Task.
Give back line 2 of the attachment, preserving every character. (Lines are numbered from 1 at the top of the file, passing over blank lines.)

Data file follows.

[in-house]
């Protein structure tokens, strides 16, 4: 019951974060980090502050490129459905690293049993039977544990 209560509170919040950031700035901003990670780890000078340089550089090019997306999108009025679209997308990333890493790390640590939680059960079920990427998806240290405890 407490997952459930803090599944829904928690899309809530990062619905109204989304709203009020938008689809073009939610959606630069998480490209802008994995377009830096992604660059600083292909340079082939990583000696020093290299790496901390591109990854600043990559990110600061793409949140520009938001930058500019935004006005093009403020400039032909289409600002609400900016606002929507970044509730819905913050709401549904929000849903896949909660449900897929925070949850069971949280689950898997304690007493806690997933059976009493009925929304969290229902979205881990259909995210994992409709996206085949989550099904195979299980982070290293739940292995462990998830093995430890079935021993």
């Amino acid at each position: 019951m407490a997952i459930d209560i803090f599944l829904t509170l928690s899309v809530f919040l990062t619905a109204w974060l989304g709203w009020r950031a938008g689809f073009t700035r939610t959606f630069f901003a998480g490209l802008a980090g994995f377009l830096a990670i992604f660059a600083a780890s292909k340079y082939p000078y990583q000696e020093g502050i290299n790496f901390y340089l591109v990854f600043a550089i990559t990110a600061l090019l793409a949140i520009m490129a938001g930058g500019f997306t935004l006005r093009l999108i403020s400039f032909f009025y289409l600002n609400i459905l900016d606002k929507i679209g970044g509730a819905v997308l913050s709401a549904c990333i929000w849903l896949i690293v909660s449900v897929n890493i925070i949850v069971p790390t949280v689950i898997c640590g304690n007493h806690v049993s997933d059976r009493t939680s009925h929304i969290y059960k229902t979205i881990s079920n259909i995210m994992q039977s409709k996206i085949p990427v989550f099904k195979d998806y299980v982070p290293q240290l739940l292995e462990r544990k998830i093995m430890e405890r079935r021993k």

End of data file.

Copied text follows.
């Protein structure tokens, strides 16, 4: 019951974060980090502050490129459905690293049993039977544990 209560509170919040950031700035901003990670780890000078340089550089090019997306999108009025679209997308990333890493790390640590939680059960079920990427998806240290405890 407490997952459930803090599944829904928690899309809530990062619905109204989304709203009020938008689809073009939610959606630069998480490209802008994995377009830096992604660059600083292909340079082939990583000696020093290299790496901390591109990854600043990559990110600061793409949140520009938001930058500019935004006005093009403020400039032909289409600002609400900016606002929507970044509730819905913050709401549904929000849903896949909660449900897929925070949850069971949280689950898997304690007493806690997933059976009493009925929304969290229902979205881990259909995210994992409709996206085949989550099904195979299980982070290293739940292995462990998830093995430890079935021993």